Some weeks later, the new U.S. ambassador, Thomas D. Boyatt, received a letter signed "M-19" threatening him and his family with death if he did not leave the country. The letter closed with demands for the liberty of Toledo Plata and Pabon Pabon. As of last week, the imprisoned M-19 leaders appeared to have nothing to say about it.
But in random conversations with Colombians, a stranger hears little about death threats and the M-19's acknowledged murder of union leader Jose Raquel Mercado in 1975. Instead, people talk about the M-19 as a band of Robin-Hood-like adventurers. They used to commandeer mild trucks and deliver free milk to poor neighborhoods, people say; they used to hold business executives captive in "people's prisons' until their employes were granted pay raises.
"I think the M-19 is a symbol of desperation," said former foreign minister Alfredo Vasquez Carrizosa. The desperation reaches both the spirit and the gut. The country still holds millions of people who cannot read, find jobs or adequately feed their children. Adult illiteracy is estimated at 35 percent of the population; the levels of infant mortality and children's diseases are very high. And the two-party civilian democracy, which lumbers along under the constraints of a stifling nationwide patronage system, has been dubbed by a Colombian journalist "the politics of anesthesia."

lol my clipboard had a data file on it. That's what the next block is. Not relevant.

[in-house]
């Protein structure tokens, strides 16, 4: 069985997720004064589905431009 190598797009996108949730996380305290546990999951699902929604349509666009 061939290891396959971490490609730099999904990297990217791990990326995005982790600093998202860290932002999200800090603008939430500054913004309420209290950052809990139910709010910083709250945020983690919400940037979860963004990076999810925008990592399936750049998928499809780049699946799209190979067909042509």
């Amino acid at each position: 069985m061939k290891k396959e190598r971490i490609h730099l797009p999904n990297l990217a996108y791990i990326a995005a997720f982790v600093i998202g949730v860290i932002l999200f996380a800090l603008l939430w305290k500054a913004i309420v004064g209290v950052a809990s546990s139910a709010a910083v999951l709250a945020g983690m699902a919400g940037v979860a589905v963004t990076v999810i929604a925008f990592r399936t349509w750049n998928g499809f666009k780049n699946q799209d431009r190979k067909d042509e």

Into this atmosphere of generalized frustration came the April 19 movement, preannouncing its arrival seven years ago with a series of newspaper advertisements that said mysteriously, "Wait for M-19."
"Nobody knew if it was something to clean your floors with, or cigarettes, or what," Vasquez said. On Jan. 19, 1974, they found out: M-19 members stole the sword off the statue of the South American liberator Simon Bolivar, declaring that the Colombian government "did not deserve to keep it".